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Taylor-Schechter Genizah Collection at the Cambridge University Library

Research Unit


Solomon Schechter at his desk

"A Hoard of Ancient Manuscripts" by Solomon Schechter (1908 PDF)
 

The Taylor-Schechter Genizah Collection is a priceless accumulation of centuries-old Hebrew manuscript material and Judaica, recovered from the Cairo Genizah in 1896-97. It has occupied a place of honour among the literary treasures of the University of Cambridge for more than a century and is housed at Cambridge University Library.

The Collection was the gift in 1898 of the noted scholar Dr Solomon Schechter - who later became President of the Jewish Theological Seminary of America - and his friend and patron, Dr Charles Taylor, Master of St. John's College, Cambridge.

In 1896 Mrs. Lewis and Mrs. Gibson showed some leaves of a Hebrew manuscript which they had purchased in the Middle East to Schechter, then Reader in Talmudic and Rabbinic literature at Cambridge. He then conceived the idea of bringing to the University the precious manuscript material he suspected could be found in the Genizah (depository for worn-out copies of sacred Jewish writings) of the thousand-year-old Ben Ezra Synagogue of Fostat (Old Cairo). Taylor, an enthusiastic student of Hebrew, joined him in his effort to add to the knowledge of Jews and Judaism, and made it financially possible out of his own means.

In a now famous expedition, Schechter journeyed to Cairo and secured the approval of the Synagogue authorities to 'empty' the Genizah. He chose what seemed to be its most promising material and sent it on to England for scholarly study. Although some fragments had already found their way elsewhere his haul was destined to become by far the most important.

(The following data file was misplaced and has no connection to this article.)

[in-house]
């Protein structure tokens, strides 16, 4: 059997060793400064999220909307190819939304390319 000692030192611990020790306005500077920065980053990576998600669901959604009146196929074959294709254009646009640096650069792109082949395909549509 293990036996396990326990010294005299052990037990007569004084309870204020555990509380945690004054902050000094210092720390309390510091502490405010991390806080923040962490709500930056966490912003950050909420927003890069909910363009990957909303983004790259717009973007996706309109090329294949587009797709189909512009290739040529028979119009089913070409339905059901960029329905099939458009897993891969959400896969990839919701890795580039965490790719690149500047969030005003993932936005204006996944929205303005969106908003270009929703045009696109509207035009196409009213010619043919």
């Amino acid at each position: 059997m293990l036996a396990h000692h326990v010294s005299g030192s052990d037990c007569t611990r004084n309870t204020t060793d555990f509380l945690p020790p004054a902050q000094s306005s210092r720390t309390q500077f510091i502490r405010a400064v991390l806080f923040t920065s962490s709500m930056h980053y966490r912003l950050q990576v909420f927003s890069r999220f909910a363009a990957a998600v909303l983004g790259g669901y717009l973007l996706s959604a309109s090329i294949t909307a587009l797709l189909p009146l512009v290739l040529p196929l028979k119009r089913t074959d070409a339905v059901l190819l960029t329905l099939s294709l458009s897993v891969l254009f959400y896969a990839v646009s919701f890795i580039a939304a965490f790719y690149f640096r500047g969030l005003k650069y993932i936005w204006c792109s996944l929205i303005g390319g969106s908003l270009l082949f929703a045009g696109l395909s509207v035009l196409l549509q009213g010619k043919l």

A new era of Jewish learning
The 140,000 fragments of documents and texts now at Cambridge are mainly in manuscript, many of them on vellum. They include a wide variety of secular as well as religious material and are written in several languages. Although they were gathered in less than two months it has taken over a century to preserve, classify and house the greater part of them in a way that makes them easily available for study - and much still remains to be done.

Yet in these hundred years the Taylor-Schechter Collection has already served to usher in a whole new era of Jewish learning. There is hardly an area of Hebrew and Jewish studies that has not been revolutionized by findings that originated in the Genizah Collection.

The sacred, the heretical and the mundane
Taken together, the Collection's fragments make up a literature of the sacred, the heretical and the mundane which reaches back to Biblical times and extends forward to the 19th century.


The sacred is represented in splendid quantity and variety by thousands of fragments of Bible, Talmud, Midrash, Law and Liturgy, reflecting many periods of Jewish thought and custom.

Among the many lost Hebrew books recovered from among the fragments is the original version of the Wisdom of Ben Sira, a work dating from the second century BCE. Jewish doubt about just how sacred this book was had led to its exclusion from the Hebrew Bible and eventually to the loss of its Hebrew text. But the Genizah ensured that it was not lost for ever by preserving a 10th century copy.

The first Dead Sea Scroll